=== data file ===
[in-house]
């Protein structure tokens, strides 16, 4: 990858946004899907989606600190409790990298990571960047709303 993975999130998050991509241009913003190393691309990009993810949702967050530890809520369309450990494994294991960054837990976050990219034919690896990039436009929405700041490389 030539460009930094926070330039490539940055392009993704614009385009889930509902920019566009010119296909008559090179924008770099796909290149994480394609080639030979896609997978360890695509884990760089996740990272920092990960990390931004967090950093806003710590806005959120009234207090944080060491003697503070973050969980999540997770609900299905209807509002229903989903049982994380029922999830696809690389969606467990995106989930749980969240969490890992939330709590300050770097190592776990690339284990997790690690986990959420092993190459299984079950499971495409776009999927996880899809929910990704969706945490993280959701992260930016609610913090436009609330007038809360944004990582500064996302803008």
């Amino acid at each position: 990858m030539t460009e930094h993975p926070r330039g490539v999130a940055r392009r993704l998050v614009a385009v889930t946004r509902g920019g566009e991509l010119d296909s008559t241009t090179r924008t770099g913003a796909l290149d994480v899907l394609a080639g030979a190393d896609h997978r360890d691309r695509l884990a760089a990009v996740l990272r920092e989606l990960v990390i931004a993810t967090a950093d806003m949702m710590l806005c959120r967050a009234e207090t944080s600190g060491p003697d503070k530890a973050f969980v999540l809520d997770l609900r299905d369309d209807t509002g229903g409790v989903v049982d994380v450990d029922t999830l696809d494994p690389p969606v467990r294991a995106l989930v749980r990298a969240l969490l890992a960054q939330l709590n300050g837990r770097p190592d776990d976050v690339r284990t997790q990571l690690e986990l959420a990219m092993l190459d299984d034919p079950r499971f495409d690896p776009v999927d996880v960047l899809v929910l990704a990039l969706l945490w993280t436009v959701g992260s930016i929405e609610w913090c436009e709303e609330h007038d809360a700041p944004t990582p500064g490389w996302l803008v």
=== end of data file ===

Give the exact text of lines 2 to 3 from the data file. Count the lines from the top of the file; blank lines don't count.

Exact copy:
């Protein structure tokens, strides 16, 4: 990858946004899907989606600190409790990298990571960047709303 993975999130998050991509241009913003190393691309990009993810949702967050530890809520369309450990494994294991960054837990976050990219034919690896990039436009929405700041490389 030539460009930094926070330039490539940055392009993704614009385009889930509902920019566009010119296909008559090179924008770099796909290149994480394609080639030979896609997978360890695509884990760089996740990272920092990960990390931004967090950093806003710590806005959120009234207090944080060491003697503070973050969980999540997770609900299905209807509002229903989903049982994380029922999830696809690389969606467990995106989930749980969240969490890992939330709590300050770097190592776990690339284990997790690690986990959420092993190459299984079950499971495409776009999927996880899809929910990704969706945490993280959701992260930016609610913090436009609330007038809360944004990582500064996302803008």
């Amino acid at each position: 990858m030539t460009e930094h993975p926070r330039g490539v999130a940055r392009r993704l998050v614009a385009v889930t946004r509902g920019g566009e991509l010119d296909s008559t241009t090179r924008t770099g913003a796909l290149d994480v899907l394609a080639g030979a190393d896609h997978r360890d691309r695509l884990a760089a990009v996740l990272r920092e989606l990960v990390i931004a993810t967090a950093d806003m949702m710590l806005c959120r967050a009234e207090t944080s600190g060491p003697d503070k530890a973050f969980v999540l809520d997770l609900r299905d369309d209807t509002g229903g409790v989903v049982d994380v450990d029922t999830l696809d494994p690389p969606v467990r294991a995106l989930v749980r990298a969240l969490l890992a960054q939330l709590n300050g837990r770097p190592d776990d976050v690339r284990t997790q990571l690690e986990l959420a990219m092993l190459d299984d034919p079950r499971f495409d690896p776009v999927d996880v960047l899809v929910l990704a990039l969706l945490w993280t436009v959701g992260s930016i929405e609610w913090c436009e709303e609330h007038d809360a700041p944004t990582p500064g490389w996302l803008v």